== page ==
Thinking Activities

Helping your child reach their fullest potential

Our Thinking Games & Activities

The following thinking games are specifically developed to help children reach their fullest potential and achieve cognitive growth academically, socially, and emotionally. Rather than focusing solely on chronological age, attention is paid on implementing games that are developmentally appropriate for your child to foster smooth, continuous growth.

General Movement Thinking and Discriminative Movement Thinking Activities

“The child needs to learn how to move before moving to learn.” 

General Movement Thinking refers to activities that involve large muscles, while Discriminative Movement Thinking refers to activities that involve small muscles. Movement and thinking are mutually dependent. Goal-oriented bodily actions involve thinking – How? When? What direction or sequence? How long? – that can be mentally taxing when novel and unfamiliar. Whereas mastery of bodily awareness, control, and movements free that mental space for more demanding tasks, such as skipping (General Movement) or drawing (Discriminative Movement). Otherwise, attention will be divided between what you’re doing and how you’re doing it, and the movements will be slow, cautious, and calculated. The thinking games involved with General Movement and Discriminative Movement allow your child to further generalize and apply this experiential awareness to more sophisticated movements with ease, such as jumping rope (General Movement) or writing the alphabet (Discriminative Movement).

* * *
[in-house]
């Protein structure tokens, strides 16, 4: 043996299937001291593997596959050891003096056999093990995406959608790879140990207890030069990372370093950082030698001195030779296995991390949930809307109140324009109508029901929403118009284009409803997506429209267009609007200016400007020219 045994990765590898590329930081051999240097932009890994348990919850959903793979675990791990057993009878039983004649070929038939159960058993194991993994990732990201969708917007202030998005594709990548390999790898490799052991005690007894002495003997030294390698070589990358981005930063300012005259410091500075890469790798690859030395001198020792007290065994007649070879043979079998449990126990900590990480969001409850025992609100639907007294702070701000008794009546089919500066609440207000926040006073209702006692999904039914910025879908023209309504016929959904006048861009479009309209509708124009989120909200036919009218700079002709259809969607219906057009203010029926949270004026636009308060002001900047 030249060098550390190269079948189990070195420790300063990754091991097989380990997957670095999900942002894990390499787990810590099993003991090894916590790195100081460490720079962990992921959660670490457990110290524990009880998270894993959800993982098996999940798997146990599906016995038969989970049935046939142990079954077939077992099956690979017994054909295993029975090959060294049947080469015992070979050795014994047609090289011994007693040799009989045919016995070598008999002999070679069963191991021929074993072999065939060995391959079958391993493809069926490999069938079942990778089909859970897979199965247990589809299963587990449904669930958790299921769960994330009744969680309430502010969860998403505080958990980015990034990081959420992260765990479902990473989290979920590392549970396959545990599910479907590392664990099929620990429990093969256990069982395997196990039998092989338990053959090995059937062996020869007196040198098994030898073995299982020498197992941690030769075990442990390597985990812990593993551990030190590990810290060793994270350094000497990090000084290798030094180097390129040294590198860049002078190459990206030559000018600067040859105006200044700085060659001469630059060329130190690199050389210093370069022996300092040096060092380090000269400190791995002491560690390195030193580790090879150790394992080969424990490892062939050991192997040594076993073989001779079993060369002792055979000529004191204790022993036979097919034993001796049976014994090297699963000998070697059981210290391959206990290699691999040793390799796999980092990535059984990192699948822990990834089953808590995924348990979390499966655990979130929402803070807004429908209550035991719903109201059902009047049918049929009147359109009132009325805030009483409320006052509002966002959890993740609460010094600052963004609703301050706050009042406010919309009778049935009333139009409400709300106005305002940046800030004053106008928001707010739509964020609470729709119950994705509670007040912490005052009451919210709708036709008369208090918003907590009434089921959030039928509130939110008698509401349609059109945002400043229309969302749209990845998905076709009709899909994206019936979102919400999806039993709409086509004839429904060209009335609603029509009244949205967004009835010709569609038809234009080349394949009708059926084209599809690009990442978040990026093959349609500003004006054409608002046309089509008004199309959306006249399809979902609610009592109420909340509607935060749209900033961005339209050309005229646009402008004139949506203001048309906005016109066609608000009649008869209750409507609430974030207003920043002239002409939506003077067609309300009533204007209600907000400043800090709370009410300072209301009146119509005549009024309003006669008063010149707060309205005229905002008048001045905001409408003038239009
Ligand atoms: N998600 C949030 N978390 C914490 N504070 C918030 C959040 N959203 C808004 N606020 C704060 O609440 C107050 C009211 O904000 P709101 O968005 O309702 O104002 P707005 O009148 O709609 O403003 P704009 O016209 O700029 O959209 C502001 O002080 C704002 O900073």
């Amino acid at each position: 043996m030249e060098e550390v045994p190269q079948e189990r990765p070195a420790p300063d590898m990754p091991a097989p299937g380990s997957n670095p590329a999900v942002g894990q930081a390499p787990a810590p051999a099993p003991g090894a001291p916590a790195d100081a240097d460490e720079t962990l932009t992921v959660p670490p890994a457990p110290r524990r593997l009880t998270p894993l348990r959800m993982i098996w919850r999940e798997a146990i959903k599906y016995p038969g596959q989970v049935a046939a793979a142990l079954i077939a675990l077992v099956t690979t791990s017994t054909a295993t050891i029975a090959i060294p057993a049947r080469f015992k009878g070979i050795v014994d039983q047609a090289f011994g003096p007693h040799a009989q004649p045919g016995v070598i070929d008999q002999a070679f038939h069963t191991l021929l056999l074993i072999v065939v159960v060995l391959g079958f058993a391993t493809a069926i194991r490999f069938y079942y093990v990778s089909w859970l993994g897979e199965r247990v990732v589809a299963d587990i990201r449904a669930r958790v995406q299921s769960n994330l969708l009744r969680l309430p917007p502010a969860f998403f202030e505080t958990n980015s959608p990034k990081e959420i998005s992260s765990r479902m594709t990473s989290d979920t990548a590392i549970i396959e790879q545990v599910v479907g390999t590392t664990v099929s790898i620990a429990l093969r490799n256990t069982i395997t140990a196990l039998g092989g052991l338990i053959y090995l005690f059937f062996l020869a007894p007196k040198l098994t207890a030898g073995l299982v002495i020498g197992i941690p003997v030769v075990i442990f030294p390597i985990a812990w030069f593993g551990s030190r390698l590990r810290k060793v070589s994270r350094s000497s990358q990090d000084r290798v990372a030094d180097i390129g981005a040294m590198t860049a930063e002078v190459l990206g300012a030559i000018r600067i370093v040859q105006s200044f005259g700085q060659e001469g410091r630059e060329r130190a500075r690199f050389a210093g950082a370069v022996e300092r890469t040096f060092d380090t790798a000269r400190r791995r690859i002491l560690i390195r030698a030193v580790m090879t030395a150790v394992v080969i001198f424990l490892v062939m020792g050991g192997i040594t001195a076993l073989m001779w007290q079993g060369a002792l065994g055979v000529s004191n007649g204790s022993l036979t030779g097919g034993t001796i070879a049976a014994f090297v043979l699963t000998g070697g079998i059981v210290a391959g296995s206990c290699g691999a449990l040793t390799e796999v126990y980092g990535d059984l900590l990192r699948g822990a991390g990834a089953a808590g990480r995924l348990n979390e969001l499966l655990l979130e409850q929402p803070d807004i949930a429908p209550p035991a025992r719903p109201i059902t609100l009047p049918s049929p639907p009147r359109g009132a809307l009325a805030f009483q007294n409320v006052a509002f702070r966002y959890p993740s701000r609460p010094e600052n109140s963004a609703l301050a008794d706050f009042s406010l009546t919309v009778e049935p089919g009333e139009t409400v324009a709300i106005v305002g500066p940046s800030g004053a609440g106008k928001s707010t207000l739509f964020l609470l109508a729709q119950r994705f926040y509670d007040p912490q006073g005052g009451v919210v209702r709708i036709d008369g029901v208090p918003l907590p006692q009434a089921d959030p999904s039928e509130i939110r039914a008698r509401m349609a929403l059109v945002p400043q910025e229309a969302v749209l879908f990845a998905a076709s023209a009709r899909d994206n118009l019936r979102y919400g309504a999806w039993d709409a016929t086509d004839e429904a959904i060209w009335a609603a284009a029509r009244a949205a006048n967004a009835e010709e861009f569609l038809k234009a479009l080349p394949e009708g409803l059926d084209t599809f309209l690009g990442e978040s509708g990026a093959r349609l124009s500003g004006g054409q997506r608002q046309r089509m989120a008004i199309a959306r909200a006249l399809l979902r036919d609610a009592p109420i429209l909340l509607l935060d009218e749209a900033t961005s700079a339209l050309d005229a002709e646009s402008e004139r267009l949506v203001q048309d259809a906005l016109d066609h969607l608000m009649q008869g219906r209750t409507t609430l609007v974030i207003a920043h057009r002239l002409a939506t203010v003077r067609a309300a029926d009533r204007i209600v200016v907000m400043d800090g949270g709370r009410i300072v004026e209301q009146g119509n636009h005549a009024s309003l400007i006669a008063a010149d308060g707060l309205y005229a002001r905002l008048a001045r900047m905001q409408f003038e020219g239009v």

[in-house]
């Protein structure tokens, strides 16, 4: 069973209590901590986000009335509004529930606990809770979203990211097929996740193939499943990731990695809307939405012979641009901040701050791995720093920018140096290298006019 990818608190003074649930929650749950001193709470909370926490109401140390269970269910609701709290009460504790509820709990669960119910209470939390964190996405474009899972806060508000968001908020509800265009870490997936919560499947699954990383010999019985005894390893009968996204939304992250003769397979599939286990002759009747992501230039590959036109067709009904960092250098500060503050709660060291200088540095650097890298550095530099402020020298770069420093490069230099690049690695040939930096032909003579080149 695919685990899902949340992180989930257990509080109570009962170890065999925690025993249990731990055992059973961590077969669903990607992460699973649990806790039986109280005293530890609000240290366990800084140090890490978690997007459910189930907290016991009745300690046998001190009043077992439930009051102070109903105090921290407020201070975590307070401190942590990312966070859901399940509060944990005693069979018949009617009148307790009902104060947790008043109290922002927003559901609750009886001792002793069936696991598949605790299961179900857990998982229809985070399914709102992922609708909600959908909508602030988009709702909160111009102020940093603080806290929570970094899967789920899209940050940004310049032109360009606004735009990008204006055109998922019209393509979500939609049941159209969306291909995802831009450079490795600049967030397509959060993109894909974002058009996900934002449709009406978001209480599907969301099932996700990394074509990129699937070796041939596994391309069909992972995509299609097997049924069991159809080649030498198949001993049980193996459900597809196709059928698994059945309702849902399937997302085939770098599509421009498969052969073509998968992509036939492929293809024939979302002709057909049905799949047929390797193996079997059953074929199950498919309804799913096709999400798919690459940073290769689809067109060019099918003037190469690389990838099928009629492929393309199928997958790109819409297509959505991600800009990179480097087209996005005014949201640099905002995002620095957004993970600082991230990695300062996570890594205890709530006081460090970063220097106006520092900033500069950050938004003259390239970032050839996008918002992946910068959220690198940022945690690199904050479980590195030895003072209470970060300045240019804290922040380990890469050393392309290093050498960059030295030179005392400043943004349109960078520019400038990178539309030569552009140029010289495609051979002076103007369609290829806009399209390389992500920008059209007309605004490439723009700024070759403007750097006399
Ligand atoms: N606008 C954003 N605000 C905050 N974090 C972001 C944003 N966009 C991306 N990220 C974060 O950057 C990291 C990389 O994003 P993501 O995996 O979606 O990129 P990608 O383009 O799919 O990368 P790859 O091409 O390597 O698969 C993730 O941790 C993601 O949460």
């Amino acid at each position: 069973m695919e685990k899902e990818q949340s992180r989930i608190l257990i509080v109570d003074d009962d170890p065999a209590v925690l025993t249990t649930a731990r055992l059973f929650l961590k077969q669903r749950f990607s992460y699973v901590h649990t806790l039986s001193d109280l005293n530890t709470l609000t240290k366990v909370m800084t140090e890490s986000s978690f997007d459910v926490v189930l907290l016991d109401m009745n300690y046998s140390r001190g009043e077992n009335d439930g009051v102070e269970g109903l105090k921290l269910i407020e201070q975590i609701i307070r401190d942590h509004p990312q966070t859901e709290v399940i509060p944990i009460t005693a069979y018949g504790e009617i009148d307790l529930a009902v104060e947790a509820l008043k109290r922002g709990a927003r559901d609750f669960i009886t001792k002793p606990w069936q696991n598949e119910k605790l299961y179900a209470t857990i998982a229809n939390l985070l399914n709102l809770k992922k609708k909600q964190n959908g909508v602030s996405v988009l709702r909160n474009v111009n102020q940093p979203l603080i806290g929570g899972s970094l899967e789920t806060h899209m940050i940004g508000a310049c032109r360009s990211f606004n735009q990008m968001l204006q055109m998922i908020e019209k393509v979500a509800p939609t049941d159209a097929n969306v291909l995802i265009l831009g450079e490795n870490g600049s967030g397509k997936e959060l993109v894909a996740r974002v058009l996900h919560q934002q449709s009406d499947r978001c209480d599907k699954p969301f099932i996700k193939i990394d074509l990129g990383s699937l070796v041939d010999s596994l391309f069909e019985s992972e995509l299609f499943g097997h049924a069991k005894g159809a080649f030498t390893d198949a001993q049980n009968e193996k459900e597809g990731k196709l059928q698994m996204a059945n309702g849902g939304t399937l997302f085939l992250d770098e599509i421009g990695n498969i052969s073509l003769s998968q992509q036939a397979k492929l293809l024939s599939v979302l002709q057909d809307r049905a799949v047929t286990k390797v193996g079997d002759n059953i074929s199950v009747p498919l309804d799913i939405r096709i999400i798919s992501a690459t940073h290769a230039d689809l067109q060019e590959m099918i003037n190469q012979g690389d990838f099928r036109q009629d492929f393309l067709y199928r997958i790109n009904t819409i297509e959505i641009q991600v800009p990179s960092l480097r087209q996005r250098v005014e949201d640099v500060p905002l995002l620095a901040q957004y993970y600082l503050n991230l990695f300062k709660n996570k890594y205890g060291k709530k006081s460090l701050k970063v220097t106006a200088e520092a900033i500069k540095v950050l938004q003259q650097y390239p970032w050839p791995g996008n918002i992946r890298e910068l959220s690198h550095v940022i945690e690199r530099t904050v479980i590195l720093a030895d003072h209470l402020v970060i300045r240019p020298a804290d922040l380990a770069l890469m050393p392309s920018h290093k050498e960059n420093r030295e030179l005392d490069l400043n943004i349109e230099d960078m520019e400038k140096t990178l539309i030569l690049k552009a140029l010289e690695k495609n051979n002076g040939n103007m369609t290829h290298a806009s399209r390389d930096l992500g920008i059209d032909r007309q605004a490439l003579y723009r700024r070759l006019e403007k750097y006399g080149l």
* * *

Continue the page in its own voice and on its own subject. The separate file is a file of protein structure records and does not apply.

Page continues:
Children who are struggling with control over gross or fine motor skills will have difficulties focusing and engaging in tasks that require more abstract levels of thinking. Imagine the intricate process of having to move your eyes across a page to read, or looking up and down from the teacher to the paper on the desk to write, or actively playing a game in team sports with peers.  Awareness and intellectual knowledge of one’s bodily movements and capabilities generated through these thinking games will enhance your child’s belief and confidence to successfully tackle more advanced spatially-coordinated actions, such as kicking a ball into the goal (General Movement) or tying shoelaces (Discriminative Movement).

Visual Thinking, Auditory Thinking, and Hand Thinking Games

Sensory information is constantly being processed from one’s internal body and from the external environment to form whole meaningful thought. Although all sensory interpretations are important to your child’s thought process, development of visual, auditory, and tactile experiences have the most direct influence on high level, abstract tasks. Children who have challenges processing and interpreting any of these three sensory inputs will have difficulties with just about any academic or social activity. Imagine the complex task of processing what you hear and see from a teacher demonstrating in front of a class and reproducing your interpretations onto the paper or laptop on your desk. Or the convoluted social task of receptive and expressive communications with peers. Difficulties understanding and translating the information received from sensory experiences will impact your child’s response and overall result.